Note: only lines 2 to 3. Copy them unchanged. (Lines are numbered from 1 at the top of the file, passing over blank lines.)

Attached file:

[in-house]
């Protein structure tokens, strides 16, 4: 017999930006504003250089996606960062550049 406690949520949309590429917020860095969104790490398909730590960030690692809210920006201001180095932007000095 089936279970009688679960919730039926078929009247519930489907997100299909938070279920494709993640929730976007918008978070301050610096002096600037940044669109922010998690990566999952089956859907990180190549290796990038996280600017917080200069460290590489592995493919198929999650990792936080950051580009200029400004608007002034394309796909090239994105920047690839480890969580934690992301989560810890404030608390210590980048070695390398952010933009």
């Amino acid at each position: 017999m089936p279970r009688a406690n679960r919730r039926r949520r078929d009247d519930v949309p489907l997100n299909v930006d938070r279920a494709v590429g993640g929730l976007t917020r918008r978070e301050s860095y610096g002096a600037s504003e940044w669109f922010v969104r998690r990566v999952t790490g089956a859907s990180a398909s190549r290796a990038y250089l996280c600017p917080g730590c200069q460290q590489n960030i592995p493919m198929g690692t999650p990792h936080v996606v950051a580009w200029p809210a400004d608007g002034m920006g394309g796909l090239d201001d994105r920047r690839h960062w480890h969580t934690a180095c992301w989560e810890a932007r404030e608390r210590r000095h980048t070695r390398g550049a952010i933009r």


């Protein structure tokens, strides 16, 4: 017999930006504003250089996606960062550049 406690949520949309590429917020860095969104790490398909730590960030690692809210920006201001180095932007000095 089936279970009688679960919730039926078929009247519930489907997100299909938070279920494709993640929730976007918008978070301050610096002096600037940044669109922010998690990566999952089956859907990180190549290796990038996280600017917080200069460290590489592995493919198929999650990792936080950051580009200029400004608007002034394309796909090239994105920047690839480890969580934690992301989560810890404030608390210590980048070695390398952010933009």
């Amino acid at each position: 017999m089936p279970r009688a406690n679960r919730r039926r949520r078929d009247d519930v949309p489907l997100n299909v930006d938070r279920a494709v590429g993640g929730l976007t917020r918008r978070e301050s860095y610096g002096a600037s504003e940044w669109f922010v969104r998690r990566v999952t790490g089956a859907s990180a398909s190549r290796a990038y250089l996280c600017p917080g730590c200069q460290q590489n960030i592995p493919m198929g690692t999650p990792h936080v996606v950051a580009w200029p809210a400004d608007g002034m920006g394309g796909l090239d201001d994105r920047r690839h960062w480890h969580t934690a180095c992301w989560e810890a932007r404030e608390r210590r000095h980048t070695r390398g550049a952010i933009r």